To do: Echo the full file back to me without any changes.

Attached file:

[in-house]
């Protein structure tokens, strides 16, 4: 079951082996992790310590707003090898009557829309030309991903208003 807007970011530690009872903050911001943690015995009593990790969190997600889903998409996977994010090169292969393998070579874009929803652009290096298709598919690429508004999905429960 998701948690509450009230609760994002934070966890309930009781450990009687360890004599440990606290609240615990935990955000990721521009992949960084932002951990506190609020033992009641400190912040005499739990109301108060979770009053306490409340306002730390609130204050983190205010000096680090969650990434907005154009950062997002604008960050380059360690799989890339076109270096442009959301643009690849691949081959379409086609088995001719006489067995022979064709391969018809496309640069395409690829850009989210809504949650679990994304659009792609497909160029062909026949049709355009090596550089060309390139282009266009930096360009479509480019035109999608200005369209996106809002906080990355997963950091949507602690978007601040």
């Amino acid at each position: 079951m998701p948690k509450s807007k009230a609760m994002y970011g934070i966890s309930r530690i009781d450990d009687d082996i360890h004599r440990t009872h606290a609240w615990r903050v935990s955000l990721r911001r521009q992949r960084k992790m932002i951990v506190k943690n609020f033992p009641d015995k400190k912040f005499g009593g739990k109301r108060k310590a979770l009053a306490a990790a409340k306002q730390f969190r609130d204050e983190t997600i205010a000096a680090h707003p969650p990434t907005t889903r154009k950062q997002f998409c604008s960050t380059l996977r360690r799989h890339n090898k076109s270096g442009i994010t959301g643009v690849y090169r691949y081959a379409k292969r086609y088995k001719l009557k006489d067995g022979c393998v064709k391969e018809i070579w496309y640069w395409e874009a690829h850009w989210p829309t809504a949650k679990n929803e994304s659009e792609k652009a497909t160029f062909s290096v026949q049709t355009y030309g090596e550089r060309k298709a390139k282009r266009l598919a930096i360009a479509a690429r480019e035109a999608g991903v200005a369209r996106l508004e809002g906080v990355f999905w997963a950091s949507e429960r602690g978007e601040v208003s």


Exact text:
[in-house]
């Protein structure tokens, strides 16, 4: 079951082996992790310590707003090898009557829309030309991903208003 807007970011530690009872903050911001943690015995009593990790969190997600889903998409996977994010090169292969393998070579874009929803652009290096298709598919690429508004999905429960 998701948690509450009230609760994002934070966890309930009781450990009687360890004599440990606290609240615990935990955000990721521009992949960084932002951990506190609020033992009641400190912040005499739990109301108060979770009053306490409340306002730390609130204050983190205010000096680090969650990434907005154009950062997002604008960050380059360690799989890339076109270096442009959301643009690849691949081959379409086609088995001719006489067995022979064709391969018809496309640069395409690829850009989210809504949650679990994304659009792609497909160029062909026949049709355009090596550089060309390139282009266009930096360009479509480019035109999608200005369209996106809002906080990355997963950091949507602690978007601040």
């Amino acid at each position: 079951m998701p948690k509450s807007k009230a609760m994002y970011g934070i966890s309930r530690i009781d450990d009687d082996i360890h004599r440990t009872h606290a609240w615990r903050v935990s955000l990721r911001r521009q992949r960084k992790m932002i951990v506190k943690n609020f033992p009641d015995k400190k912040f005499g009593g739990k109301r108060k310590a979770l009053a306490a990790a409340k306002q730390f969190r609130d204050e983190t997600i205010a000096a680090h707003p969650p990434t907005t889903r154009k950062q997002f998409c604008s960050t380059l996977r360690r799989h890339n090898k076109s270096g442009i994010t959301g643009v690849y090169r691949y081959a379409k292969r086609y088995k001719l009557k006489d067995g022979c393998v064709k391969e018809i070579w496309y640069w395409e874009a690829h850009w989210p829309t809504a949650k679990n929803e994304s659009e792609k652009a497909t160029f062909s290096v026949q049709t355009y030309g090596e550089r060309k298709a390139k282009r266009l598919a930096i360009a479509a690429r480019e035109a999608g991903v200005a369209r996106l508004e809002g906080v990355f999905w997963a950091s949507e429960r602690g978007e601040v208003s």